This is a simple dish that’s light and refreshing. It’s a great summer dish or light side dish when you have a heavy meal planned. It simply consists of tomatoes, mozzarella (you can see how to make Dave’s homemade mozzarella here), basil and dipping oil.
The dipping oil is drizzled on can be made with whatever herbs and seasonings are currently in your pantry and fridge. Dill, Italian seasoning blends, a little balsamic, etc…
Dave makes his homemade dipping sauce with olive oil, basil, pine nuts and garlic. There’s no science to it. Just fill a bottle with olive oil and load in some herbs and seasonings. It’s a sure thing and you can’t go wrong!
Let the olive oil and herbs sit a few days so the flavors infuse and the basil gets soft. Make sure to keep the bottle closed so that dust and other particles don’t get inside. The dipping oil is versatile and can be used for other things as well like cooking and dipping bread! I use mine to scramble egg whites in the morning. It adds flavor as opposed to plain olive oil and is a healthier alternative to butter or other oils.
Layer the tomatoes, basil and mozzarella and drizzle on some dipping oil allowing the herbs to flow out with the oil.
That’s it! Simple huh?
Round Top Antique Fair was a BLAST! Carrie and I had so much fun and we got some great deals!! I think we are becoming bargaining pros!
However all that walking in the dusty roads and sun…and driving 2.5 hours in the morning and again in the evening really wore me out. I’m not gonna lie – I completely slept in later than normal and was dragging behind all day yesterday. I think I am still dragging behind today. We’ll have pictures up soon so you can see all the things we saw and experience in Round Top / Warrenton – I promise!
The Dave Cooking Series has not ended yet!! There are still quite a few recipes and cooking tips to share from my recent visit with Dave Young in Los Angeles. If you follow our blog, you know Dave and I became best friends when we lived in Los Angeles and Dave also owns an elite event planning and catering company in Hollywood.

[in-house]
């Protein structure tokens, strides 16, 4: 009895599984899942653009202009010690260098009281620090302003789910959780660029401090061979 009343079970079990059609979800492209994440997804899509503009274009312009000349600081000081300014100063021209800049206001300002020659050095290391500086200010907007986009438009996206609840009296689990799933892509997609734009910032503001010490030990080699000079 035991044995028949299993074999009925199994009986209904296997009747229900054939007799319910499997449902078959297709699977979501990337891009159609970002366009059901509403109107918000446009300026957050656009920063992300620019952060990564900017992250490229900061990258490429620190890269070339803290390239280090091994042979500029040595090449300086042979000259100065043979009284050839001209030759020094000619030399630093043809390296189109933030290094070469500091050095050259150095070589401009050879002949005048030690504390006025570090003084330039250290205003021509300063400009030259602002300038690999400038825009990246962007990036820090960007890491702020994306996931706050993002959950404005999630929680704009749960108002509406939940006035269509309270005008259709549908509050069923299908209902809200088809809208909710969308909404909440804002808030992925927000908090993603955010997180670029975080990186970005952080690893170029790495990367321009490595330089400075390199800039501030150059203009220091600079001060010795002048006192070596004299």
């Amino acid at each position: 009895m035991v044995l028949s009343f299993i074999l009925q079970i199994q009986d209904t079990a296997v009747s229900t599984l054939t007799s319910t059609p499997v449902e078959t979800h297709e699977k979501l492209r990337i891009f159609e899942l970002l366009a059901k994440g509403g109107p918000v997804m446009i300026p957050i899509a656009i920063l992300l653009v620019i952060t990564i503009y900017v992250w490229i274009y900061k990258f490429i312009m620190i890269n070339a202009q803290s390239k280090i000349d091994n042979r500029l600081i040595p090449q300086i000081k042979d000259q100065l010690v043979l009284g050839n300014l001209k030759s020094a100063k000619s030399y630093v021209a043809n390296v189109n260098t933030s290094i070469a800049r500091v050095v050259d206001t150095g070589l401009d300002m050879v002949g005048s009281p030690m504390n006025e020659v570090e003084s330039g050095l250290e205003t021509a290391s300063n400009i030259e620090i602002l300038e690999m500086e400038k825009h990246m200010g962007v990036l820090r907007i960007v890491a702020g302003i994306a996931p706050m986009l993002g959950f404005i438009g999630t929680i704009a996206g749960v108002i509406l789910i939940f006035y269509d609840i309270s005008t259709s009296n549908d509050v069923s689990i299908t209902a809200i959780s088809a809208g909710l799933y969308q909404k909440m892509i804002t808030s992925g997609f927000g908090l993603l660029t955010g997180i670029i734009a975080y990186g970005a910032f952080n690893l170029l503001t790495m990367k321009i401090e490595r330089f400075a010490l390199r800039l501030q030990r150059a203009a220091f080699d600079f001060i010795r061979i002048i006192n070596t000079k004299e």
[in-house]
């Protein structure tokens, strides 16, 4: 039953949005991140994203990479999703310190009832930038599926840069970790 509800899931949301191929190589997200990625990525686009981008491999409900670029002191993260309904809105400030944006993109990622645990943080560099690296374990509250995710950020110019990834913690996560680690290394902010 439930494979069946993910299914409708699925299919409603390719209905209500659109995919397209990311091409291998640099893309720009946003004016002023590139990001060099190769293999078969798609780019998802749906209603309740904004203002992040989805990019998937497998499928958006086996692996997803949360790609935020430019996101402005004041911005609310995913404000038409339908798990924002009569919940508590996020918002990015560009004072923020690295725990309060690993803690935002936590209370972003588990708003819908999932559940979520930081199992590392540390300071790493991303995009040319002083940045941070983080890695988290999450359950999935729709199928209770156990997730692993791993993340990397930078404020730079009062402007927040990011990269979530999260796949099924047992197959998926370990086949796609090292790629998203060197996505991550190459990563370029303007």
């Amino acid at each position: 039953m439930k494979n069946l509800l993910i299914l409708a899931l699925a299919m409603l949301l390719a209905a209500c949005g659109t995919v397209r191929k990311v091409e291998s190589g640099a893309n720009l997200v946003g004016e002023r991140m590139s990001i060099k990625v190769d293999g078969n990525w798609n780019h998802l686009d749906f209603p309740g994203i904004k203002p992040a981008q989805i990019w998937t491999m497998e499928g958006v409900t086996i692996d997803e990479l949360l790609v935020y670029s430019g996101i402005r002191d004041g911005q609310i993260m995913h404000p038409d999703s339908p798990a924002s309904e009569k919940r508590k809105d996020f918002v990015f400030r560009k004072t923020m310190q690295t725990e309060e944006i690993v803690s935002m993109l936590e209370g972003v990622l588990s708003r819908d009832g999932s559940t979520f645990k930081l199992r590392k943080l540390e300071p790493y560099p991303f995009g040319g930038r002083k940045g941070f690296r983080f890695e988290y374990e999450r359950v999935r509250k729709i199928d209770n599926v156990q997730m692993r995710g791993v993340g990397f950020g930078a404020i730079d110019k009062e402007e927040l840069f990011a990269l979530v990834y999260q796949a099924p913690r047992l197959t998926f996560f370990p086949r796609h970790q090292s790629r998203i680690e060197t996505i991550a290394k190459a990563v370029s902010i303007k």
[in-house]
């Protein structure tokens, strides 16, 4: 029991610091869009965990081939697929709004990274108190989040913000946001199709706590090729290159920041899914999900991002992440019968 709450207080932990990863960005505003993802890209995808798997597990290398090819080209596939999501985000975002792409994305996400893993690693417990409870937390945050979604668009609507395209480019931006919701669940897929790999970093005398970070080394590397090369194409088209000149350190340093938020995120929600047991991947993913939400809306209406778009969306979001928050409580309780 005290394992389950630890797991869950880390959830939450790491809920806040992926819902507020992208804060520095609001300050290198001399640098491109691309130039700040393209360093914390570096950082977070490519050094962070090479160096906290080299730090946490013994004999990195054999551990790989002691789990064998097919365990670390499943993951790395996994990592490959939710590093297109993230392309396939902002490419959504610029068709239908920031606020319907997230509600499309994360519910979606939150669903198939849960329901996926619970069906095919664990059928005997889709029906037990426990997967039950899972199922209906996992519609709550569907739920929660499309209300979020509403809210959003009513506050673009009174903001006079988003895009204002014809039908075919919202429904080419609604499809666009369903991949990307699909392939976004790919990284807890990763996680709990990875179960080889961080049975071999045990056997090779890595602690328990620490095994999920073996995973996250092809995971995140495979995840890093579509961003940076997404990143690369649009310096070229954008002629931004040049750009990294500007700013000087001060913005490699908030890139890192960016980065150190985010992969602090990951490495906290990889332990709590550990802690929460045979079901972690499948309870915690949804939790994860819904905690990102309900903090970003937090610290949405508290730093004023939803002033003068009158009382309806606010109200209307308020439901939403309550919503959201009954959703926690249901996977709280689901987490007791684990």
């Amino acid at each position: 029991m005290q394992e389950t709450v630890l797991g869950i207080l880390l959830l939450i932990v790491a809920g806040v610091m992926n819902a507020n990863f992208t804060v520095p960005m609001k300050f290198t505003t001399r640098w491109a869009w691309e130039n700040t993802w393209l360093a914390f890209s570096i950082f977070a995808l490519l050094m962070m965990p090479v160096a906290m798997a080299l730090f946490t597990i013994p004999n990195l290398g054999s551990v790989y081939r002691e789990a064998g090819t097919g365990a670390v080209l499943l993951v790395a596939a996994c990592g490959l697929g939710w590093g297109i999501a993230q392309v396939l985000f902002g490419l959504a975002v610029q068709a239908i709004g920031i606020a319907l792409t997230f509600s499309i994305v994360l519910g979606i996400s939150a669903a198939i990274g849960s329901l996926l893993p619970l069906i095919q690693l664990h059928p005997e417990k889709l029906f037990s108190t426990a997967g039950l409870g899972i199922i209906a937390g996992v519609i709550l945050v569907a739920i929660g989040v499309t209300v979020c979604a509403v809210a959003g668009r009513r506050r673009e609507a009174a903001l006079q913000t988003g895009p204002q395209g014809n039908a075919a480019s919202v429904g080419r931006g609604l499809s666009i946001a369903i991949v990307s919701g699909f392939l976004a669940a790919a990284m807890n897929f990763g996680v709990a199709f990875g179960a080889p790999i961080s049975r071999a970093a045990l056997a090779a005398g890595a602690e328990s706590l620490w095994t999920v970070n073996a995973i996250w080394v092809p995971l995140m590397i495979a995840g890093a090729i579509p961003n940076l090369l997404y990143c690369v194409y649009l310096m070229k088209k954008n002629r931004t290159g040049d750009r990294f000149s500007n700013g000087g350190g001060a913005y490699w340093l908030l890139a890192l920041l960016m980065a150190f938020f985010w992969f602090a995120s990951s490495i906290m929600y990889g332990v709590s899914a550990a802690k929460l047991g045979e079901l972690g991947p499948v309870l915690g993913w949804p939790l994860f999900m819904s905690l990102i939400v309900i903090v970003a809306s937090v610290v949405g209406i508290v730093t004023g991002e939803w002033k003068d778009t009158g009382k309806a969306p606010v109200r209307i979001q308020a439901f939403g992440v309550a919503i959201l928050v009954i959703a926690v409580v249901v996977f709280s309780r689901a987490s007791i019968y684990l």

(Dave and I at one of Dave’s events October 2011, Greystone Mansion in Beverly Hills)
When Dave and I met, we developed a strong friendship immediately. He is one of the most special people I’ve ever met and I’m so fortunate to have him in my life. Now that I live in San Antonio I don’t get to see Dave often and miss him terribly. One of the things I admire most about Dave is that he is a self taught chef. He’s had no formal training yet he works magic in the kitchen and he’s constantly experimenting with new ideas and cooking methods.
Dave is also Italian and can cook some crazy good Italian food. We are talking blow your mind homemade pasta like lobster stuffed ravioli (which I should try to share with you soon – I think I might have some old pics and recipes Dave gave me before). Dave’s grandmother taught him how to make authentic Italian food and he has fond memories spending time with her in the kitchen making Italian cookies and hanging handmade pasta out on the clothes line to dry.